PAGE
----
Capsazepine Analogs for the Treatment of Cancer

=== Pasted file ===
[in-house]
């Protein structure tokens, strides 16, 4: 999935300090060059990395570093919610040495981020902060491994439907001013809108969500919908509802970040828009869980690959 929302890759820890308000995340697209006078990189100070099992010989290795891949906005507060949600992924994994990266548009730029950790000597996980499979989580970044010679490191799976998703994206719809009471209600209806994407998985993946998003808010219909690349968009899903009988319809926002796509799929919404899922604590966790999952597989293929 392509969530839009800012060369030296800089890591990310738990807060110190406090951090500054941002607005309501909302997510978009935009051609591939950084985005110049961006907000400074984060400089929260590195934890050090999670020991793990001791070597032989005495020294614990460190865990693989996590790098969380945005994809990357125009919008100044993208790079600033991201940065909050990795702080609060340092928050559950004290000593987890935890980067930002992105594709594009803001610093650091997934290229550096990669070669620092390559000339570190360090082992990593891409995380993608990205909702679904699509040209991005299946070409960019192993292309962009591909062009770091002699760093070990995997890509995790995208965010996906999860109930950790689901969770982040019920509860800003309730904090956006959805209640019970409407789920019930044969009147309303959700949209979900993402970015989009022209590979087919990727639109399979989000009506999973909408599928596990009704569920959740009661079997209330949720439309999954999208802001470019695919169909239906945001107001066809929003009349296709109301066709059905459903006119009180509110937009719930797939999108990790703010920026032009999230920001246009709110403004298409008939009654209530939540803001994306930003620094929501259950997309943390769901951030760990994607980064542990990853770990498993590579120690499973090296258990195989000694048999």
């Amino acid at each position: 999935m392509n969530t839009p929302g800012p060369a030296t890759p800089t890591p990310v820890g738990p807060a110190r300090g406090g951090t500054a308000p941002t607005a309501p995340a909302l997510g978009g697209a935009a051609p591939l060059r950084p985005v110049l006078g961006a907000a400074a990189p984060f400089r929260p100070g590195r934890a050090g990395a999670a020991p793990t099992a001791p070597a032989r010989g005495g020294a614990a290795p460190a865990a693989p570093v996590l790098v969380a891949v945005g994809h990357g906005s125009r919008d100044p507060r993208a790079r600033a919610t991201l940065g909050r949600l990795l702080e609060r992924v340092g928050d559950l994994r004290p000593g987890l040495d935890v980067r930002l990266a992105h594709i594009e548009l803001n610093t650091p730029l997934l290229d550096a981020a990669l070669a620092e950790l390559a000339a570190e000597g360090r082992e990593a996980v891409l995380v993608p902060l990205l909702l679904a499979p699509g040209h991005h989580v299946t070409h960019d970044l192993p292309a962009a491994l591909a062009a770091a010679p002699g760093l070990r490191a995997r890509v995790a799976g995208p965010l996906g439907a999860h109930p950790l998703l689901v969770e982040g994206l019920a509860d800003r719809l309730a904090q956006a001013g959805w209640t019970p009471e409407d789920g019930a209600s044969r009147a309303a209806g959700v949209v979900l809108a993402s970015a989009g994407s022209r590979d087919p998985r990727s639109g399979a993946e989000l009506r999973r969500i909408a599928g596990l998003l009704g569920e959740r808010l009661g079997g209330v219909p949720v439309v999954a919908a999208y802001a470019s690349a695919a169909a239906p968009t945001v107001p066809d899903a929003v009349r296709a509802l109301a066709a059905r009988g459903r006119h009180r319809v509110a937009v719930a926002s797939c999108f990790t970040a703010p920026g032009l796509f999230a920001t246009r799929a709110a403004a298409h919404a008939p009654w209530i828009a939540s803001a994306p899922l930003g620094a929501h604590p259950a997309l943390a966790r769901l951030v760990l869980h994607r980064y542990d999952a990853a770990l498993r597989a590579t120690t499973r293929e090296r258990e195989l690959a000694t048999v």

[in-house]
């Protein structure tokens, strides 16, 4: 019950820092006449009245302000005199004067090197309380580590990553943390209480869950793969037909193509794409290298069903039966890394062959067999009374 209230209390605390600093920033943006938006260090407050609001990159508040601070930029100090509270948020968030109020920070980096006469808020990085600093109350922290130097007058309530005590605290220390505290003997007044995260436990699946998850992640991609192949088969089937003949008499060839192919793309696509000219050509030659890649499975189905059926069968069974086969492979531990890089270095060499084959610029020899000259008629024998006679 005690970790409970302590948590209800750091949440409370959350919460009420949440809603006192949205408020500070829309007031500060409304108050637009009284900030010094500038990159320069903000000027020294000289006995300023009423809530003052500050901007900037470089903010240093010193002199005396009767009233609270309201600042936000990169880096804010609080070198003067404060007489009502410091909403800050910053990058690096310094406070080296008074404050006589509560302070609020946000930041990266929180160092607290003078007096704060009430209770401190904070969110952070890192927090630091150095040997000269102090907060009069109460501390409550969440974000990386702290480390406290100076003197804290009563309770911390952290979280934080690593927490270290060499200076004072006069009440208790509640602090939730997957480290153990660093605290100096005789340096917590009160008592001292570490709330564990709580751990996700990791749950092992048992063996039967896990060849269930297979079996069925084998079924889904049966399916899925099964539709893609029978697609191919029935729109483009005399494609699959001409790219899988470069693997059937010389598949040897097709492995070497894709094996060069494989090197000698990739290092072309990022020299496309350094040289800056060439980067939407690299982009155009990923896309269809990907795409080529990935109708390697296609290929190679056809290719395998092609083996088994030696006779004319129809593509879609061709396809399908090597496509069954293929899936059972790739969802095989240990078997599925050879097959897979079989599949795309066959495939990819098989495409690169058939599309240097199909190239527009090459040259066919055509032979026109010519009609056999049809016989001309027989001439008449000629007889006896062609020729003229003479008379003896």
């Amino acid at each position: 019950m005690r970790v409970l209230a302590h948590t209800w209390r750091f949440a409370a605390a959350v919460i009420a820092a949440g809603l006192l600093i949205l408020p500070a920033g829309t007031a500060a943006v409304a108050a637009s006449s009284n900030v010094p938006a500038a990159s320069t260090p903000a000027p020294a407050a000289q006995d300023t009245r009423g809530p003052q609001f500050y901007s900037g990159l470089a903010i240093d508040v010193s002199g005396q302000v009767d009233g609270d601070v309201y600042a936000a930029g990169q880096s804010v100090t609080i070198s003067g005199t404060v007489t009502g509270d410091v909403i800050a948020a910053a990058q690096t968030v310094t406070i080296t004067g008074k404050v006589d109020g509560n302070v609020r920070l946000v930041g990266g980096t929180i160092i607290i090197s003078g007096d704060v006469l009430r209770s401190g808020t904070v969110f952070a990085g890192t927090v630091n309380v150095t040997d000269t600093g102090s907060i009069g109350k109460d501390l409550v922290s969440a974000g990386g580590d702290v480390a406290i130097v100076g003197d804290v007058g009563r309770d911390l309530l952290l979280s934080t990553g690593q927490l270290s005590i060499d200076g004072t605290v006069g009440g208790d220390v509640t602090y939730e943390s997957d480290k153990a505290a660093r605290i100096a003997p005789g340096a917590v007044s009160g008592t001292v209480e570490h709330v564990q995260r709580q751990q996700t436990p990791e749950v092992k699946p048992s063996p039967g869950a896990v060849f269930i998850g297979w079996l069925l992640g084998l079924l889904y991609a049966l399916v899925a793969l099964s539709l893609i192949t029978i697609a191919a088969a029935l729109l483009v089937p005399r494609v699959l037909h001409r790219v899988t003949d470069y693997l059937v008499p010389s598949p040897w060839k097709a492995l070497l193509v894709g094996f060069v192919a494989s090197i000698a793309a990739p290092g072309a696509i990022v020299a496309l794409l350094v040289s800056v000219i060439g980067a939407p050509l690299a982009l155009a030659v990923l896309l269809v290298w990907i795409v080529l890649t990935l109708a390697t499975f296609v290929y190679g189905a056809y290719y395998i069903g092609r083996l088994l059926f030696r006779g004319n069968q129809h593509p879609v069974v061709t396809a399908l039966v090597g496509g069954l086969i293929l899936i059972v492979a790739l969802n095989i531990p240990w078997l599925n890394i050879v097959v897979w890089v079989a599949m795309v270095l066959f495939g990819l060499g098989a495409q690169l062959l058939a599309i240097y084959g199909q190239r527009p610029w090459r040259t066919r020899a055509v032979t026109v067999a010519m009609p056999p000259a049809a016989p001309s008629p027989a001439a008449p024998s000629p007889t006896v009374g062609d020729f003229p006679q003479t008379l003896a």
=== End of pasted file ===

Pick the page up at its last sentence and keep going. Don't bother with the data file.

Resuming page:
Advanced oral cancer has a 70% death rate that has not changed in over 30 years. Furthermore, the pain associated with inoperable oral cancer is reported to be the worst symptom by these patients and there are no drugs available that effectively alleviate this pain. Patients with inoperable tumors in the head and neck experience intense pain as the tumor continues to grow and invade critical structures. Opioids are the main drugs used to manage pain and to provide palliative care, however these patients quickly develop tolerance to these drugs resulting in little to no pain management and a very slow and painful death. As these tumors grow they frequently invade neurovascular structures resulting in intense pain and they often rupture the carotid artery resulting in death. Reduction in tumor volume and blockage of TRPV1 channels not only prevents invasion of critical structures but also provides a better quality of life and may prove useful in palliative care for patients undergoing treatment and patients at end-of-life. Oral cancer patients’ tumors are accessible and frequently are inoperable because they invade or are approximated upon critical structures in the head and neck. Many oral cancer patients die from tumor invasion of the carotid artery. This leaves no treatment options for this patient population. Administering capsazepine, especially direct injection of capsazepine into these tumors, results in reduction of tumor volume and can prevent tumor invasion of nerve bundles and critical structures such as the carotid artery (WO 2014/089067). The development of additional compounds to treat these cancers and other cancers represents an important clinical challenge. UTSA and UT Health SA researchers have invented novel compounds based upon thecapsazepine pharmacophore that are highly effective in halting tumor cell proliferation in vitro and in vivo. A total of 46 analogs have been generated. Christine Burke (210) 458-8140

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